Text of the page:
In countries as far apart as Japan, Australia and the US there have been reports of panicked shoppers stocking up on everything from long-life milk to noodles, while videos of people fighting in supermarket aisles over toilet paper inAustralia have gone viral as coronavirus spreads with frightening speed across the world.
Large retail chains in the UK, including Tesco, have started rolling out a rationing system for key products and shoppers are not being allowed buy more than five of certain goods, including antibacterial gels, wipes and sprays, dry pasta, UHT milk and some tinned vegetables.
Pictures of empty shelves are circulating widely on social media.
While there has been no formal rationing in Ireland, this country has not been immune to the panic buying and there has been a noticeable surge in the sale of canned goods, pasta and cleaning products in supermarkets here.
Items deemed to be essential in the current climate, including hand sanitiser and face masks have largely disappeared from shelves while wholesalers are reporting sales level for groceries normally not seen outside of the peak shopping period before Christmas.
‘Not going to starve’
But, as yet, the panic seen elsewhere and evident in the Republic when snow brought the country to a virtual standstill two years ago during what became known as the Beast from the East has yet to materialise.
Retailers and retail analysts and Government ministers have all been anxious to keep it that way and to stress that there is no need for panic as supply lines remain solid.
“People are looking at how fragile supply seemed to be during the snow of two years ago but the reason food shortages became such a big issue then was because transport and distribution were very badly affected,” said retail expert and TU Dublin academic Damien O’Reilly.
“That should not happen now unless we have huge numbers of people who are self-isolating. There should not be a problem with supplies of bread, milk, eggs and meat because those things are produced in Ireland. And it is important to stress that we produce enough of what we need here and we’re not going to starve.”
Mr O’Reilly added that work done by retail chains to streamline and improve their supply lines ahead of Britain potentially crashing out of the EU last year will prove to be of benefit in the weeks ahead.
But despite his reassurances, many continue to stock-pile with logic rarely coming into their purchasing decisions.
"Consumers compensate for a perceived loss of control by buying products designed to fill a basic need, solve a problem or accomplish a task," wrote Andy J Yap, an assistant professor of organisational behaviour at business school INSEAD in the Conversation online magazine yesterday.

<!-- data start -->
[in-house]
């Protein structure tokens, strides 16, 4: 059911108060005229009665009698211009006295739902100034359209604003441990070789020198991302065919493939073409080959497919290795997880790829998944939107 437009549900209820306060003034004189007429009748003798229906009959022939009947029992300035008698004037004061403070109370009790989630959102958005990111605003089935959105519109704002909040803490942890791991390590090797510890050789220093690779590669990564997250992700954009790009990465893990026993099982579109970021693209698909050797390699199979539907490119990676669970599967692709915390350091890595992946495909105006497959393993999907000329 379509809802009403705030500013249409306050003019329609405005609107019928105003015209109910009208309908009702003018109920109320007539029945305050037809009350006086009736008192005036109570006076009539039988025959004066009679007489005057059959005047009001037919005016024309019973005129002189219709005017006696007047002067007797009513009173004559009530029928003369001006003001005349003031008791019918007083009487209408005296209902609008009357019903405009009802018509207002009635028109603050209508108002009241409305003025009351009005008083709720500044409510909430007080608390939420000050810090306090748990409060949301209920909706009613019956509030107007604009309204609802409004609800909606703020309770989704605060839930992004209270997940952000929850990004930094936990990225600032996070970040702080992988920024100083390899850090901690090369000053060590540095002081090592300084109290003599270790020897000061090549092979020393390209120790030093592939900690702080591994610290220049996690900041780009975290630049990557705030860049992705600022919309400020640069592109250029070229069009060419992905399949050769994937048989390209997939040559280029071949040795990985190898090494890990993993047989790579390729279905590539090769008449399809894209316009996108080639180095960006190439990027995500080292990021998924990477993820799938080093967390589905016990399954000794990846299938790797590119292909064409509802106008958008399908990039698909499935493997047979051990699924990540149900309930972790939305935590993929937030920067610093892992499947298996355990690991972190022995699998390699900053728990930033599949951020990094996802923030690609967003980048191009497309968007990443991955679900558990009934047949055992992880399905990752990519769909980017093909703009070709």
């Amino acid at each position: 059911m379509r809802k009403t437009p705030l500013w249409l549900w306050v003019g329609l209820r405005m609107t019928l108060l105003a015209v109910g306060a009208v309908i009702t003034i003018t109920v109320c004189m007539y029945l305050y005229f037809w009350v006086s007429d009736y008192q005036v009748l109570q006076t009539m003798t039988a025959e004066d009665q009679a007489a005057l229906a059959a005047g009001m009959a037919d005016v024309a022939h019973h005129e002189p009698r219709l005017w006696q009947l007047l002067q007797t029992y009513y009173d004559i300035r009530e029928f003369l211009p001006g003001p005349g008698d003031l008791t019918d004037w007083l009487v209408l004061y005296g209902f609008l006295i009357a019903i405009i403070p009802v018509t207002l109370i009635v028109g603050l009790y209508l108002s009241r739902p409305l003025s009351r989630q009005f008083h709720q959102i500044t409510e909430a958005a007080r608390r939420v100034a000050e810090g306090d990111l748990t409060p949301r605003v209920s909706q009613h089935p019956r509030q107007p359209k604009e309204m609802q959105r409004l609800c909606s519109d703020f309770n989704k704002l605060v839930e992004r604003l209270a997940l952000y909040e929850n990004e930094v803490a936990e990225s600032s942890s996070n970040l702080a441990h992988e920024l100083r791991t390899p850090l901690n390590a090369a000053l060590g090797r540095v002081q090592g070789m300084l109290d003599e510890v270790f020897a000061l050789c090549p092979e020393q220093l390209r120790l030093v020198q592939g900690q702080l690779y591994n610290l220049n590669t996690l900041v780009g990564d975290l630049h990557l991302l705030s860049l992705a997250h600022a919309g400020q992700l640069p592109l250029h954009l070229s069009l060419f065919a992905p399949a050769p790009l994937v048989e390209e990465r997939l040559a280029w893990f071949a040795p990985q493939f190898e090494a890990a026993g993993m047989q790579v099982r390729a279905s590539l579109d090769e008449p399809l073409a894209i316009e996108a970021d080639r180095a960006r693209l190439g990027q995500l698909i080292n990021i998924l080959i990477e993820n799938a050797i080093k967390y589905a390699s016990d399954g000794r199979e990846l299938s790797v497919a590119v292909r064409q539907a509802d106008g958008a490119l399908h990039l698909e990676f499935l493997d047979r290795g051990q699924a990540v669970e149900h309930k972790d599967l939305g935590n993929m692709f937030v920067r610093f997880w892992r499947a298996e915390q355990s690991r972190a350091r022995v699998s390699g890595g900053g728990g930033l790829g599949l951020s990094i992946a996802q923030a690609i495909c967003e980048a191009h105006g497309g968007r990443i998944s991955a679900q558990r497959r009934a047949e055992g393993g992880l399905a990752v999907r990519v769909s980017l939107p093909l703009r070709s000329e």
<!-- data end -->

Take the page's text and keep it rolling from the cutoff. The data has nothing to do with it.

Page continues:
“This is what we’re seeing as people rush to buy rice, cleaning products and paper goods in illogically large proportions.
He added that in times of crisis, “people don’t want a huge debate, they want action. To assuage people’s anxiety and help them regain a feeling of control, it is up to governments to signal that they have a game plan in mind and are taking timely steps to address the problem.”
The Government tried that late last week.
After a high-level meeting between her department and representatives of the grocery sector to discuss contingency plans for food supplies, the Minister for Enterprise Heather Humphries said she had been "greatly encouraged" by preparations.
She said she had been “assured that grocery supply chains are well-stocked and there is ample supply to meet demand”.
Retailers – at least those who have responded to queries from this newspaper – have also stressed their supply lines are sturdy enough to withstand shocks related to the spread of Covid-19.
In 2019 academics from Trinity College and Dublin City University published research in the Journal of Marketing Management looking at a cohort of people who don't believe such assurances – preppers.
The paper pointed to a rise in the number of people readying themselves for existential threats by stocking up on food, fuel and securing their own water and power supplies.
The researchers concluded that so-called “prepping” had moved from being “a marginal subculture [into] an increasingly mainstream phenomenon, driven not by delusional certainty, but a precautionary response to a generalised anxiety people have around permanent crisis.”
Dr Gary Sinclair of DCU was one of the authors of the report and told The Irish Times that people not normally given to anticipating the breakdown of civilisation would still move swiftly to stockpile key items if they saw that things were running short.
“I think you only need to look at what happened during the snow two years ago to see how Irish people react in a crisis and to see how fragile supply lines can be. We had all these people panic-buying bread even though it made absolutely no sense. And you have the riots in Australia over toilet paper. It shows how irrational people can become and that is understandable because people are frightened.”
Mr O’Reilly played down such fears and said that while people could expect to see changes in their supermarkets in the days and weeks ahead, food would not run out.
“I think we will see retailers asking manufacturers to make just one size of a particular product and choice will go down for a period,” he said. “But we are not heading into Mad Max territory, definitely not.”